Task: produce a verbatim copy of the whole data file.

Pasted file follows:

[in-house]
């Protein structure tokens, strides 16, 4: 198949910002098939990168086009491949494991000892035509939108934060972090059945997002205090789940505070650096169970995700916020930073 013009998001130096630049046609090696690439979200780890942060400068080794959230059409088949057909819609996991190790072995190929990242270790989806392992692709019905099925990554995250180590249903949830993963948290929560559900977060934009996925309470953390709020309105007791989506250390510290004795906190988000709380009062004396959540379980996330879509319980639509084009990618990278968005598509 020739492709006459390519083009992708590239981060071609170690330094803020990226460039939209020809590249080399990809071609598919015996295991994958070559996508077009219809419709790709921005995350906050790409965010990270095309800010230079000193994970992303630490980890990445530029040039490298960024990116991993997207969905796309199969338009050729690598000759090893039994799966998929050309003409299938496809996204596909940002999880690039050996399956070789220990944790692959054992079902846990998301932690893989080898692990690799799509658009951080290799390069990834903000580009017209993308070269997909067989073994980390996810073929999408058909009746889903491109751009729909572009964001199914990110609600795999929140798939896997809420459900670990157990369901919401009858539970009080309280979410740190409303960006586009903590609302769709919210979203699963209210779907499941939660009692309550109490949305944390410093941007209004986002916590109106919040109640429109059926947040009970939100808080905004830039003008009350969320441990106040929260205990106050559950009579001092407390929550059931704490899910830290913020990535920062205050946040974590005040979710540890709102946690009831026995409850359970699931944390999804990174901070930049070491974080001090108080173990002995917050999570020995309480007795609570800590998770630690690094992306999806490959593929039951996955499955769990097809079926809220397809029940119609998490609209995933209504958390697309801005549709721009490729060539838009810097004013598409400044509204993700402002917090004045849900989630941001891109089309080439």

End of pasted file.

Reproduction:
[in-house]
């Protein structure tokens, strides 16, 4: 198949910002098939990168086009491949494991000892035509939108934060972090059945997002205090789940505070650096169970995700916020930073 013009998001130096630049046609090696690439979200780890942060400068080794959230059409088949057909819609996991190790072995190929990242270790989806392992692709019905099925990554995250180590249903949830993963948290929560559900977060934009996925309470953390709020309105007791989506250390510290004795906190988000709380009062004396959540379980996330879509319980639509084009990618990278968005598509 020739492709006459390519083009992708590239981060071609170690330094803020990226460039939209020809590249080399990809071609598919015996295991994958070559996508077009219809419709790709921005995350906050790409965010990270095309800010230079000193994970992303630490980890990445530029040039490298960024990116991993997207969905796309199969338009050729690598000759090893039994799966998929050309003409299938496809996204596909940002999880690039050996399956070789220990944790692959054992079902846990998301932690893989080898692990690799799509658009951080290799390069990834903000580009017209993308070269997909067989073994980390996810073929999408058909009746889903491109751009729909572009964001199914990110609600795999929140798939896997809420459900670990157990369901919401009858539970009080309280979410740190409303960006586009903590609302769709919210979203699963209210779907499941939660009692309550109490949305944390410093941007209004986002916590109106919040109640429109059926947040009970939100808080905004830039003008009350969320441990106040929260205990106050559950009579001092407390929550059931704490899910830290913020990535920062205050946040974590005040979710540890709102946690009831026995409850359970699931944390999804990174901070930049070491974080001090108080173990002995917050999570020995309480007795609570800590998770630690690094992306999806490959593929039951996955499955769990097809079926809220397809029940119609998490609209995933209504958390697309801005549709721009490729060539838009810097004013598409400044509204993700402002917090004045849900989630941001891109089309080439």